Tuesday, 21 February 2017

Triple Scoop (story 2)

This is the second installment of the 'appendix' to my post Shadows of Science: finding a new voice ...

His eyes had long-since given up the struggle to focus on reading, and staring at the screen hanging from the ceiling in front of him brought no relief to this bored weariness. John had never been able to sleep in a chair, and after five hours in the air – more than nine since dragging himself out of bed – his envy of those who could was almost palpable. It didn’t help that Zoë, his boss, had been out for the count for a while now. Even when she was still awake the conversation hadn’t actually flowed. He’d never had to travel with her before, and the fact that she was coming to review his progress made it all feel a little awkward. John turned back from the tiny oval window and glanced in her direction: in fairness, she had at least made an effort and it occurred to him that he could try a little harder to help build their relationship. She wasn’t a bad boss he conceded to himself. There were some advantages in having a career-manager running the team rather than another scientist like himself: at least she understood the system and could use it to good effect. In truth, the entire project might have remained a pipe-dream had she not known exactly how to negotiate through both the UK’s bureaucracy and the analogous American maze. Her use of the cringingly cosy relationship between Reagan and Mrs T. in side-stepping some of the security objections had actually been quite impressive. This internal discussion, one of so many conducted within his borderline-depressive head, concluded with the thought that it was, on balance, reasonable that she might want to see how things were going. This was his third extended trip back to the facility after all. 

He turned back to the window, focusing first on the scratches in the acrylic inner layer and then through his own weary face and out into the big blue. He couldn’t remember when the Atlantic had given way to solid land below; it had all become a bit of a blur, boringly familiar for all its foreignness. The background noise from the aircraft, a DC10-34 of the sort he had come to know far too well, seemed to dissolve all the individual conversations he knew must be taking place around him. He was in that trance-like introspective zone defined only by present tiredness and the rest that refuses to come. 

“What’s the time; how long have I been dozing?” Zoë had stirred, breaking the bubble.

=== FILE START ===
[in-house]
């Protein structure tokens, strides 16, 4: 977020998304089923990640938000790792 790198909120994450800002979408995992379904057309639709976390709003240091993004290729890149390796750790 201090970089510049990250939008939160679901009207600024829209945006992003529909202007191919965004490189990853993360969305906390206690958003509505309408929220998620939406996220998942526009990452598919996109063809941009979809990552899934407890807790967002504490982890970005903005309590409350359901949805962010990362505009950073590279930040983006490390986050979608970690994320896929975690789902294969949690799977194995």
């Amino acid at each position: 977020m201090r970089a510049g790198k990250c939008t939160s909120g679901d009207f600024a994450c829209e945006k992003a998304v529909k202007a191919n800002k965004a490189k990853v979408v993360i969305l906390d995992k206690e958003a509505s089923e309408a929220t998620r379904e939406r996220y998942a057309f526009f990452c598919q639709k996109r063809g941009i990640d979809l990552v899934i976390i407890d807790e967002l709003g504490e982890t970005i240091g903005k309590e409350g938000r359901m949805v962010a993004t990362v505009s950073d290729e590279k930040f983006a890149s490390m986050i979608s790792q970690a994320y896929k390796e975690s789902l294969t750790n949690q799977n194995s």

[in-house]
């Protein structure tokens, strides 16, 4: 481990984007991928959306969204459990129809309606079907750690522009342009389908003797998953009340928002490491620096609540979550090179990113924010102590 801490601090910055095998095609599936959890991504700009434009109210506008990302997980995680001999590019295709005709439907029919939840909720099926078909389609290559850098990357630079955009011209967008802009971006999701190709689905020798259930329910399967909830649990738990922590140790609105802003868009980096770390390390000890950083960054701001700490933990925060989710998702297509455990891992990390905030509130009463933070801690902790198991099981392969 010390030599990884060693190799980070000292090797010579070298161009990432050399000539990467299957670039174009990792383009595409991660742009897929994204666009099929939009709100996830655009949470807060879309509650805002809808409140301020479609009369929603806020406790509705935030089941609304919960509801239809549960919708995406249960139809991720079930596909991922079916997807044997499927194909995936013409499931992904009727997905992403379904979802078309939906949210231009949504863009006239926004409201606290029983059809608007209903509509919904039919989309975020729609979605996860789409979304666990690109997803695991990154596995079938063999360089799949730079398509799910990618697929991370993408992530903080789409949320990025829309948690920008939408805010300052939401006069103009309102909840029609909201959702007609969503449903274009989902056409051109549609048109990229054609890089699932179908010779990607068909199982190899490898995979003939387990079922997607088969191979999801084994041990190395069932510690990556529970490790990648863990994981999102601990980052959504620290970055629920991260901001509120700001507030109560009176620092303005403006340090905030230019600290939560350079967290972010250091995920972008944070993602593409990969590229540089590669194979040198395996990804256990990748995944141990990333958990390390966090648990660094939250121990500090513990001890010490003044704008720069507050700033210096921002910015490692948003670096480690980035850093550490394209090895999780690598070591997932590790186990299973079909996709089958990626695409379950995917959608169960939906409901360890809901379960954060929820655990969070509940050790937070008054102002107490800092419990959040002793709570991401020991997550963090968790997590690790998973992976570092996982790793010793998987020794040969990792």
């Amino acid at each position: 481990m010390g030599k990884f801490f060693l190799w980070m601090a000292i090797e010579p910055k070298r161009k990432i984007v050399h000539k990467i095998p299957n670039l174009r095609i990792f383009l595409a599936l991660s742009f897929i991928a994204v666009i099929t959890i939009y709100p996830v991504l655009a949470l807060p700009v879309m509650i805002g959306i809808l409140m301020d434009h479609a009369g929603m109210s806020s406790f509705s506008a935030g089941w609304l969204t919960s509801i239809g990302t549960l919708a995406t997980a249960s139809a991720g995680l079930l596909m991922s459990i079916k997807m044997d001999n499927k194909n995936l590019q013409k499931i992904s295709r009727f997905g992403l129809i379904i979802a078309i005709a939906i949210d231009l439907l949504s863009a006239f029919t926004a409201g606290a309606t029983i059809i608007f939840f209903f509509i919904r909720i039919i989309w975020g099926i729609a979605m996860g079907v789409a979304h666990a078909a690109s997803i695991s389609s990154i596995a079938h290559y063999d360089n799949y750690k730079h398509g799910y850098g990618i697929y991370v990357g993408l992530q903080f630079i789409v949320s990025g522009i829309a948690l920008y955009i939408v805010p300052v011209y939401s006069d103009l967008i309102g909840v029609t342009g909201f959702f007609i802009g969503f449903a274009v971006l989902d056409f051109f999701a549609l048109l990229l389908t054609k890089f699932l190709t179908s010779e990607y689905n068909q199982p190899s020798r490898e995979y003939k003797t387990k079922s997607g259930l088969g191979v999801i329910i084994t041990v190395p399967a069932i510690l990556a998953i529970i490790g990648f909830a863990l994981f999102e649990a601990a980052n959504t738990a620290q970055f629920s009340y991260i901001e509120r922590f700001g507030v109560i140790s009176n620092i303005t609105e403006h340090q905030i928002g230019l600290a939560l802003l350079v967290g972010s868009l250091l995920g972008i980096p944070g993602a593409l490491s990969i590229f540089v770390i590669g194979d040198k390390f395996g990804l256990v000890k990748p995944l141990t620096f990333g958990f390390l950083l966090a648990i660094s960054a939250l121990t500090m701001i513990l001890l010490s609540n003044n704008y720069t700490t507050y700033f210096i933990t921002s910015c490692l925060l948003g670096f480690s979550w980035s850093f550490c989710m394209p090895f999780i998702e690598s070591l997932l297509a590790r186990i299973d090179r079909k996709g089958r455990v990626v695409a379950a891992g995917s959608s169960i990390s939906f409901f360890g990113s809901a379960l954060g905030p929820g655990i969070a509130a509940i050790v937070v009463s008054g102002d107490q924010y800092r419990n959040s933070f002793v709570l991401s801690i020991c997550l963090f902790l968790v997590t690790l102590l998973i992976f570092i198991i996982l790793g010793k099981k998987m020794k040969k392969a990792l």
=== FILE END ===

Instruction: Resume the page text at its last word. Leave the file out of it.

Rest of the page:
“I’m not sure really; only half an hour or so. We ought to be getting something to eat and drink soon; I hope so anyway.”

Zoë leaned out sideways, craning her neck. “Oh yes, good guess – I can see the cabin crew shuffling around each other in their little station. I’m quite peckish. You OK?”

John never got the chance reply.

The bang coincided with a feeling of being shoved, but from nowhere in particular: whilst the sound came vaguely from below, the jolt seemed to come from everywhere – through his feet, his backside, the elbow resting on the narrow window frame; everywhere. This was not good. That much would have been obvious to everyone, but what really surprised him was the silence. No-one made a sound; even the aircraft seemed quieter. The conversations habitually going on in his head seemed also to diffuse away, making way for something deeper and darker, beyond language. For the few tens of seconds it lasted, this was surreal. 

It was the seat belt sign repeatedly pinging its way into their consciousness that initiated the change. Now, even as buckles clicked and straps were pulled, everyone turned to look at their neighbours as if to discern answers to their voiceless questions. Following Zoë’s eyes, John strained upward against his own seat belt and could just about make out the cabin crew leaving their catering tasks and strapping themselves in; one of them held a handset against her ear. He sat back down hard and re-tightened his belt as the plane banked and rapidly lost altitude. Neither John, with his semi-detached analytical mind, nor Zoë out of her added years of maturity, could accurately have told anyone how long these phases lasted. In all likelihood, barely a minute would have elapsed thus far – if that – but ones perception of time is subjective; it seemed longer. 

Out of this time-dilated state, focus gradually began to creep back in to John’s thoughts. The sound of the engines was still there, although their tone had been altered from the constant drone that travelled with them across the ocean. If he craned his neck he could tell that the wing on his side was apparently intact. Presumably the other side of the aircraft was in a similar state as the descent, although very rapid, seemed to be taking place in a controlled fashion; they were a long way from falling out of the sky. More than that, the oxygen masks hadn’t dropped from overhead so there was unlikely to have been a serious breach to the aircraft’s skin. Zoë looked reasonably calm as she stared forward and towards the cabin crew, although she was avoiding eye contact and had her hands firmly pushed down onto her legs. John found himself praying. Not for himself so much as for his wife and kids and then for the rest of his family – even for Zoë – that they’d be OK no matter what. Still no-one spoke. Shouldn’t there be screaming or something? Had he looked towards the window at this point John would have seen much the same face gazing back at him as before, apparently dispassionate although perhaps now with a clearer hint of the lines and furrows that become etched on us all eventually.